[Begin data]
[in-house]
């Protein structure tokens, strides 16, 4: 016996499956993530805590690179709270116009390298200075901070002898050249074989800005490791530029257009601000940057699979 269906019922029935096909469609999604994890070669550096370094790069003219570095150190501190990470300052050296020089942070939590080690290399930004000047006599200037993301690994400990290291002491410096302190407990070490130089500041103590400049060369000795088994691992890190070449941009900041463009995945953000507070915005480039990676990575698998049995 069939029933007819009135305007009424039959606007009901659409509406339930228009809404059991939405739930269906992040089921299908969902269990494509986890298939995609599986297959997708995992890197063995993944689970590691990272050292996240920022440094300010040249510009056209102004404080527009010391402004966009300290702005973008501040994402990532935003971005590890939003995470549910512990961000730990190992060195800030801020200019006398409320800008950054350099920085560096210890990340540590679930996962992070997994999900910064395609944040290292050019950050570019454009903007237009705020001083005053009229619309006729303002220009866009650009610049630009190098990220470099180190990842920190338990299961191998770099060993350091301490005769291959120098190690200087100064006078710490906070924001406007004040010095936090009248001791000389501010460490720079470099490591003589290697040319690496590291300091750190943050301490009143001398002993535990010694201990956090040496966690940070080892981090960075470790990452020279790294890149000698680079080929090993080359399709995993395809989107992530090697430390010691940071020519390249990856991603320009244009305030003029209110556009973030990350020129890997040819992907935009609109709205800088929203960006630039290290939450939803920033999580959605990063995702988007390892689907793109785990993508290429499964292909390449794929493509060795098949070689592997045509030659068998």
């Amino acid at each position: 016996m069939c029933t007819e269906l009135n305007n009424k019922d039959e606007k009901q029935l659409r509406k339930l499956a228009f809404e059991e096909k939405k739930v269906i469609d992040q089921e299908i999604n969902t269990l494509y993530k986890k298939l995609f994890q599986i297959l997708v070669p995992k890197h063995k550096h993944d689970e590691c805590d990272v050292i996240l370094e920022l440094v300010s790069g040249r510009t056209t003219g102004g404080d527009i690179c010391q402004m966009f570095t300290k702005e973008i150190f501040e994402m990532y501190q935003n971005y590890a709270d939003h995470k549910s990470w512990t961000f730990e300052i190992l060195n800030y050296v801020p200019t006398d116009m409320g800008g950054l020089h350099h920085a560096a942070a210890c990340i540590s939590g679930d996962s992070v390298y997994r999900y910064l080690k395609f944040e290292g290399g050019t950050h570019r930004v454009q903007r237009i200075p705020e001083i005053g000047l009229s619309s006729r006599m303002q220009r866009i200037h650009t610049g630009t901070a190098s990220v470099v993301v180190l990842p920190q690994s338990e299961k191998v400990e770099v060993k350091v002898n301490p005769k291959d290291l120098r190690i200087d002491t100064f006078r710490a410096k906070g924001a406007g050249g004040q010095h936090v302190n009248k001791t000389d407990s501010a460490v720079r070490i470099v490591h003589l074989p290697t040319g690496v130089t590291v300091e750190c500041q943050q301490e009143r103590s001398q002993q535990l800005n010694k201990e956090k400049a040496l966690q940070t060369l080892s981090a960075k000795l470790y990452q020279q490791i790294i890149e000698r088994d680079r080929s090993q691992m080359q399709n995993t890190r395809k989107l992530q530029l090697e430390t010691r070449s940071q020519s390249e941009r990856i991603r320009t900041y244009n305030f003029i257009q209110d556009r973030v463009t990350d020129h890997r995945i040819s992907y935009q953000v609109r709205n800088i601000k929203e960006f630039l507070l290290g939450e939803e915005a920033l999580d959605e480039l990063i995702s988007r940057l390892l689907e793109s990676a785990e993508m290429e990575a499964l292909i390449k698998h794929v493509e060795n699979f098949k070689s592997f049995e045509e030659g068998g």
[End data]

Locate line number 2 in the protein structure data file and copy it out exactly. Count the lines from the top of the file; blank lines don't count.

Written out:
């Protein structure tokens, strides 16, 4: 016996499956993530805590690179709270116009390298200075901070002898050249074989800005490791530029257009601000940057699979 269906019922029935096909469609999604994890070669550096370094790069003219570095150190501190990470300052050296020089942070939590080690290399930004000047006599200037993301690994400990290291002491410096302190407990070490130089500041103590400049060369000795088994691992890190070449941009900041463009995945953000507070915005480039990676990575698998049995 069939029933007819009135305007009424039959606007009901659409509406339930228009809404059991939405739930269906992040089921299908969902269990494509986890298939995609599986297959997708995992890197063995993944689970590691990272050292996240920022440094300010040249510009056209102004404080527009010391402004966009300290702005973008501040994402990532935003971005590890939003995470549910512990961000730990190992060195800030801020200019006398409320800008950054350099920085560096210890990340540590679930996962992070997994999900910064395609944040290292050019950050570019454009903007237009705020001083005053009229619309006729303002220009866009650009610049630009190098990220470099180190990842920190338990299961191998770099060993350091301490005769291959120098190690200087100064006078710490906070924001406007004040010095936090009248001791000389501010460490720079470099490591003589290697040319690496590291300091750190943050301490009143001398002993535990010694201990956090040496966690940070080892981090960075470790990452020279790294890149000698680079080929090993080359399709995993395809989107992530090697430390010691940071020519390249990856991603320009244009305030003029209110556009973030990350020129890997040819992907935009609109709205800088929203960006630039290290939450939803920033999580959605990063995702988007390892689907793109785990993508290429499964292909390449794929493509060795098949070689592997045509030659068998």